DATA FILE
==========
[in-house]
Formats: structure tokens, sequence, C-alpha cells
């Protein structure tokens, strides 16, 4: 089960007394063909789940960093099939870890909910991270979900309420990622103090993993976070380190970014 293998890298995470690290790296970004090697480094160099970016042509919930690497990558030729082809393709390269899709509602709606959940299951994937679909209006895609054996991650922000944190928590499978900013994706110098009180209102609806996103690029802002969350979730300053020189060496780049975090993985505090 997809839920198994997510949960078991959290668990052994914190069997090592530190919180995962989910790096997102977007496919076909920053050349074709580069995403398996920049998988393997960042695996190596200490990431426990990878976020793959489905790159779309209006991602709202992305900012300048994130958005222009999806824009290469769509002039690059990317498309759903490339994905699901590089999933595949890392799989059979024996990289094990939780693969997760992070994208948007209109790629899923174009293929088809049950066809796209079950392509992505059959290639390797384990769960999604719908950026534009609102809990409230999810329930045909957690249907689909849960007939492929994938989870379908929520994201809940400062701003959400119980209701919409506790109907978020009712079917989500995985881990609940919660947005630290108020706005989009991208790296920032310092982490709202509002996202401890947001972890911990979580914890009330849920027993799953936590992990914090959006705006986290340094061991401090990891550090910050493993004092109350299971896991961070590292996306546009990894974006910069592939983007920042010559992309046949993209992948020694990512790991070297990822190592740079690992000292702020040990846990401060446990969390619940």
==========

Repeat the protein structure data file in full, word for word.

[in-house]
Formats: structure tokens, sequence, C-alpha cells
């Protein structure tokens, strides 16, 4: 089960007394063909789940960093099939870890909910991270979900309420990622103090993993976070380190970014 293998890298995470690290790296970004090697480094160099970016042509919930690497990558030729082809393709390269899709509602709606959940299951994937679909209006895609054996991650922000944190928590499978900013994706110098009180209102609806996103690029802002969350979730300053020189060496780049975090993985505090 997809839920198994997510949960078991959290668990052994914190069997090592530190919180995962989910790096997102977007496919076909920053050349074709580069995403398996920049998988393997960042695996190596200490990431426990990878976020793959489905790159779309209006991602709202992305900012300048994130958005222009999806824009290469769509002039690059990317498309759903490339994905699901590089999933595949890392799989059979024996990289094990939780693969997760992070994208948007209109790629899923174009293929088809049950066809796209079950392509992505059959290639390797384990769960999604719908950026534009609102809990409230999810329930045909957690249907689909849960007939492929994938989870379908929520994201809940400062701003959400119980209701919409506790109907978020009712079917989500995985881990609940919660947005630290108020706005989009991208790296920032310092982490709202509002996202401890947001972890911990979580914890009330849920027993799953936590992990914090959006705006986290340094061991401090990891550090910050493993004092109350299971896991961070590292996306546009990894974006910069592939983007920042010559992309046949993209992948020694990512790991070297990822190592740079690992000292702020040990846990401060446990969390619940």